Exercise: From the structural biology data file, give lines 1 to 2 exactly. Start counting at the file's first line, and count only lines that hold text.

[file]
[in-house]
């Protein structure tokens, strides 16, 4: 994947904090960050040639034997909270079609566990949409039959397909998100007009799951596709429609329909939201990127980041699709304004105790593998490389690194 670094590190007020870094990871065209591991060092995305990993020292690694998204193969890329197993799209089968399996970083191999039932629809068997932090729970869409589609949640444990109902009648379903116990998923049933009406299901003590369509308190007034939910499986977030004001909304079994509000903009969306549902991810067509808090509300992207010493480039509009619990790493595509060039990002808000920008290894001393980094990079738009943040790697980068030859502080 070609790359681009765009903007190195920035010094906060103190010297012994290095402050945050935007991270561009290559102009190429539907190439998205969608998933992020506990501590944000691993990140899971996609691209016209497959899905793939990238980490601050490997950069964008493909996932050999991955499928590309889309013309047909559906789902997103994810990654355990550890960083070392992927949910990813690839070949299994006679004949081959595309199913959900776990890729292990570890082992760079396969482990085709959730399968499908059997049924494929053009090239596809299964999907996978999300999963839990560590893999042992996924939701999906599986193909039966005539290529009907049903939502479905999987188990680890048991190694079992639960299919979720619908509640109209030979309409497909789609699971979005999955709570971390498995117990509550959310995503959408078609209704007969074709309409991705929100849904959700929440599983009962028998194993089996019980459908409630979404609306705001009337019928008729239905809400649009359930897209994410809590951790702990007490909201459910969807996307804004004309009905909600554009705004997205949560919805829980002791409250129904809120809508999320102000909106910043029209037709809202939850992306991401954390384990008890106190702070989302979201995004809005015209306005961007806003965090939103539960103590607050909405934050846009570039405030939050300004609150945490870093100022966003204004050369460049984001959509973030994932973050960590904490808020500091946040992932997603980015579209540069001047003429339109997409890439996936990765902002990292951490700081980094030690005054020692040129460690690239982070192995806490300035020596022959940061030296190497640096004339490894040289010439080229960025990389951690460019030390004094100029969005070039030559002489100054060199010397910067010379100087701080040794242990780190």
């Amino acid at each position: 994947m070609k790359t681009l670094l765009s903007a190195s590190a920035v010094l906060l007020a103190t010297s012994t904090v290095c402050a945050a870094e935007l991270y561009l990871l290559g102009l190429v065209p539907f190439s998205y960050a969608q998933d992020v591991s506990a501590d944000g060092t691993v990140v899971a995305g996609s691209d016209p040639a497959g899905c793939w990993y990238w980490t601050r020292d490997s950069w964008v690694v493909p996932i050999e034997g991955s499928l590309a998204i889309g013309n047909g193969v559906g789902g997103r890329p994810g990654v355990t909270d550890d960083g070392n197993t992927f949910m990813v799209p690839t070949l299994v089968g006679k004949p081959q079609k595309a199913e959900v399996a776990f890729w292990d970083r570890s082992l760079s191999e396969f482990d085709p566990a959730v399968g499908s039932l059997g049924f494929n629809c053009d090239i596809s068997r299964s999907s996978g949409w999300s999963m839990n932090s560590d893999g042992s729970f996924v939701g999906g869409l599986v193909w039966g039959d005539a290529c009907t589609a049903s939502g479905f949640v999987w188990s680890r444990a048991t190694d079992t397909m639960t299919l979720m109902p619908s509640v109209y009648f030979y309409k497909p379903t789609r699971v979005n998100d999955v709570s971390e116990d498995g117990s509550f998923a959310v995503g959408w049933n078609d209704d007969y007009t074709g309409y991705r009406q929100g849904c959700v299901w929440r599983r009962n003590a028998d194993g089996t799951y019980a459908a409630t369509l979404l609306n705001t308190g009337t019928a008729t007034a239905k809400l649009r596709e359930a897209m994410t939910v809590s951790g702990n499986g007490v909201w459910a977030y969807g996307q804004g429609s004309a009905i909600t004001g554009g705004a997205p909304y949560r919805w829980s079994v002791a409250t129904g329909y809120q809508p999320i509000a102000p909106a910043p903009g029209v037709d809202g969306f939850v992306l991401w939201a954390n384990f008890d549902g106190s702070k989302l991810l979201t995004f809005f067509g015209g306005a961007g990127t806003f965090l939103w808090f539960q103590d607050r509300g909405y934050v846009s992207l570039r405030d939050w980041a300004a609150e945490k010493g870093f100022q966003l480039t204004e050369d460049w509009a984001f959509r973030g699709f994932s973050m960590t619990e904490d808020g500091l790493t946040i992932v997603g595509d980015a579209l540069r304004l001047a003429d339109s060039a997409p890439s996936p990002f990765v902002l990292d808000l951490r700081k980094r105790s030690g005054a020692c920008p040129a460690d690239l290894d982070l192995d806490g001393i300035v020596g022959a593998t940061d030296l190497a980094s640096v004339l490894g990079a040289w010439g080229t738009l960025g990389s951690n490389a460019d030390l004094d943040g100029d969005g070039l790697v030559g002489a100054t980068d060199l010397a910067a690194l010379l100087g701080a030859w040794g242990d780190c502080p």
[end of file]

[in-house]
């Protein structure tokens, strides 16, 4: 994947904090960050040639034997909270079609566990949409039959397909998100007009799951596709429609329909939201990127980041699709304004105790593998490389690194 670094590190007020870094990871065209591991060092995305990993020292690694998204193969890329197993799209089968399996970083191999039932629809068997932090729970869409589609949640444990109902009648379903116990998923049933009406299901003590369509308190007034939910499986977030004001909304079994509000903009969306549902991810067509808090509300992207010493480039509009619990790493595509060039990002808000920008290894001393980094990079738009943040790697980068030859502080 070609790359681009765009903007190195920035010094906060103190010297012994290095402050945050935007991270561009290559102009190429539907190439998205969608998933992020506990501590944000691993990140899971996609691209016209497959899905793939990238980490601050490997950069964008493909996932050999991955499928590309889309013309047909559906789902997103994810990654355990550890960083070392992927949910990813690839070949299994006679004949081959595309199913959900776990890729292990570890082992760079396969482990085709959730399968499908059997049924494929053009090239596809299964999907996978999300999963839990560590893999042992996924939701999906599986193909039966005539290529009907049903939502479905999987188990680890048991190694079992639960299919979720619908509640109209030979309409497909789609699971979005999955709570971390498995117990509550959310995503959408078609209704007969074709309409991705929100849904959700929440599983009962028998194993089996019980459908409630979404609306705001009337019928008729239905809400649009359930897209994410809590951790702990007490909201459910969807996307804004004309009905909600554009705004997205949560919805829980002791409250129904809120809508999320102000909106910043029209037709809202939850992306991401954390384990008890106190702070989302979201995004809005015209306005961007806003965090939103539960103590607050909405934050846009570039405030939050300004609150945490870093100022966003204004050369460049984001959509973030994932973050960590904490808020500091946040992932997603980015579209540069001047003429339109997409890439996936990765902002990292951490700081980094030690005054020692040129460690690239982070192995806490300035020596022959940061030296190497640096004339490894040289010439080229960025990389951690460019030390004094100029969005070039030559002489100054060199010397910067010379100087701080040794242990780190």